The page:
Heart Songs: A Book for the Gift-season

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Miss E. Hedge
Crosby, Nichols, 1856 - 144 pages
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Page 90 - On lips that are for others; deep as love, Deep as first love, and wild with all regret; O Death in Life, the days that are no more.
Page 90 - And thinking of the days that are no more. Fresh as the first beam glittering on a sail That brings our friends up from the underworld, Sad as the last which reddens over one That sinks with all we love below the verge; So sad, so fresh, the days that are no more.
Page 38 - When joys have lost their bloom and breath, And life itself is vapid, Why, as we reach the Falls of death, Feel we its tide more rapid? It may be strange — yet who would change, Time's course to slower speeding; When one by one our friends have gone, And left our bosoms bleeding ? Heaven gives our years of fading strength Indemnifying fleetness ; And those of Youth, a teeming length, Proportioned to their sweetness.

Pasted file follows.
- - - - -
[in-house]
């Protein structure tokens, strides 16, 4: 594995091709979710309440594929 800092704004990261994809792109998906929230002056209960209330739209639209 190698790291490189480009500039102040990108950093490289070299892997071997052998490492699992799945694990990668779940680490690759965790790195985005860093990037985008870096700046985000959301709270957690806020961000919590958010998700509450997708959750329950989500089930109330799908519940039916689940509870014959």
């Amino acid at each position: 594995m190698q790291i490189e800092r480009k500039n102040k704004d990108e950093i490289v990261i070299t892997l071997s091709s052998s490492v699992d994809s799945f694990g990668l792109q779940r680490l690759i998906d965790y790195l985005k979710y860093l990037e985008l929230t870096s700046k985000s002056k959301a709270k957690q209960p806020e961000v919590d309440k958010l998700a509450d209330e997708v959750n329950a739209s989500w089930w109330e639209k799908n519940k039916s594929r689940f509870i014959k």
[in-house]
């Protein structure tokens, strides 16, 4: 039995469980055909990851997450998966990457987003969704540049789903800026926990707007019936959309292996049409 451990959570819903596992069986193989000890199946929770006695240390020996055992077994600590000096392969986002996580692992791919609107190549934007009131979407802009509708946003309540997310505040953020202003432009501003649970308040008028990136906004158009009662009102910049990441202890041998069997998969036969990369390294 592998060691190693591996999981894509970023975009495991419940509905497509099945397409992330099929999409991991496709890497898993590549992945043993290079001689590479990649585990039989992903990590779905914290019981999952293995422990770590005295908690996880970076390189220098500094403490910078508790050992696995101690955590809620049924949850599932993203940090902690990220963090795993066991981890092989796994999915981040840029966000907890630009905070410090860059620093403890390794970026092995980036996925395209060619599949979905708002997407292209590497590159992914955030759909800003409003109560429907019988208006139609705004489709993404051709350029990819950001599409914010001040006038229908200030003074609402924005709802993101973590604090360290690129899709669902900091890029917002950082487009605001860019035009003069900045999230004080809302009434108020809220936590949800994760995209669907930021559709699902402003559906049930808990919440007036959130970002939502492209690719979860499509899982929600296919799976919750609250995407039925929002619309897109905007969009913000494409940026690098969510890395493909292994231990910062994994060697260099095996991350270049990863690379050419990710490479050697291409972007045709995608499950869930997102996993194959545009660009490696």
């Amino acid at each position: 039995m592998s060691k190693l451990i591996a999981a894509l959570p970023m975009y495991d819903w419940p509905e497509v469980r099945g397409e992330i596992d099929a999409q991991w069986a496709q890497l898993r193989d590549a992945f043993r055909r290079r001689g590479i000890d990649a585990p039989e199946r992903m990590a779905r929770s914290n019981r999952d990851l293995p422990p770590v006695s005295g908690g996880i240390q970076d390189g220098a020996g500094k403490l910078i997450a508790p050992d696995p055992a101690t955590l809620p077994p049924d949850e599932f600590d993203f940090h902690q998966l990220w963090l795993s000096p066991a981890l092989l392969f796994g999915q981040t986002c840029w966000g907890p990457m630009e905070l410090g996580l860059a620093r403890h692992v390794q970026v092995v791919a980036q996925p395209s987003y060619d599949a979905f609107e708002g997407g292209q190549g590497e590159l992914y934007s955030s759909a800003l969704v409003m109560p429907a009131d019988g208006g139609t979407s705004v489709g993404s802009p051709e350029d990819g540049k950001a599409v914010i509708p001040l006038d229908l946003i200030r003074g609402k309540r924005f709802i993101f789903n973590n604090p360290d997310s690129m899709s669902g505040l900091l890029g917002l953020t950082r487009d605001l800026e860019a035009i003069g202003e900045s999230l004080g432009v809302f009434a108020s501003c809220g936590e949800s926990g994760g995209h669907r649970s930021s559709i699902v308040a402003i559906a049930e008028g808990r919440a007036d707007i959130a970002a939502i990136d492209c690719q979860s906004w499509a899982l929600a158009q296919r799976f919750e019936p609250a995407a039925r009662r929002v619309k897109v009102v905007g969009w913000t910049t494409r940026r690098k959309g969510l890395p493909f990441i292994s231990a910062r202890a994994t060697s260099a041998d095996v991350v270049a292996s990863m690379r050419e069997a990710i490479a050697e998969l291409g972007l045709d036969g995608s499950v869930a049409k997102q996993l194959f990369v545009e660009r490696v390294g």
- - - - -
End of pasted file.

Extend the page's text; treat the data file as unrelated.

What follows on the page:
Page 102 - And her bright-eyed cherub brother, — a serene, angelic pair, — Glide around my wakeful pillow with their praise or mild reproof, As I listen to the murmur of the soft rain on the roof. And another comes to thrill me with her eyes
Page 135 - In what state God's other works may be, In their own tasks all their powers pouring, These attain the mighty life you see.
Page 120 - A sigh for others' pain : The breath that soothes a brother's care Is never spent in vain. And though it throb at gentlest touch, Or Sorrow's faintest call, 'Twere better it should ache too much Than never ache at all. The heart, the heart that's truly blest, Is never all its own : No ray of glory lights the breast That beats for self alone.
Page 37 - ... tresses fell, Which were blackest none could tell, But long lashes veiled a light, That had else been all too bright. And her hat, with shady brim, Made her tressy forehead dim; Thus she stood amid the stocks, Praising God with sweetest looks: Sure, I said, Heaven did not mean, Where I reap thou shouldst but glean; Lay thy sheaf adown and come, Share my harvest and my home.
Page 37 - But as the careworn cheek grows wan, And sorrow's shafts fly thicker, Ye Stars, that measure life to man, Why seem your courses quicker ? When joys have lost their bloom and breath And life itself is vapid...
Page 34 - No second morn has ever shone for me; All my life's bliss from thy dear life was given, All my life's bliss is in the grave with thee. But when the days of golden dreams had perished, And even Despair was powerless to destroy...
Page 33 - Cold in the earth — and fifteen wild Decembers, From those brown hills, have melted into spring: Faithful, indeed, is the spirit that remembers After such years of change and suffering!

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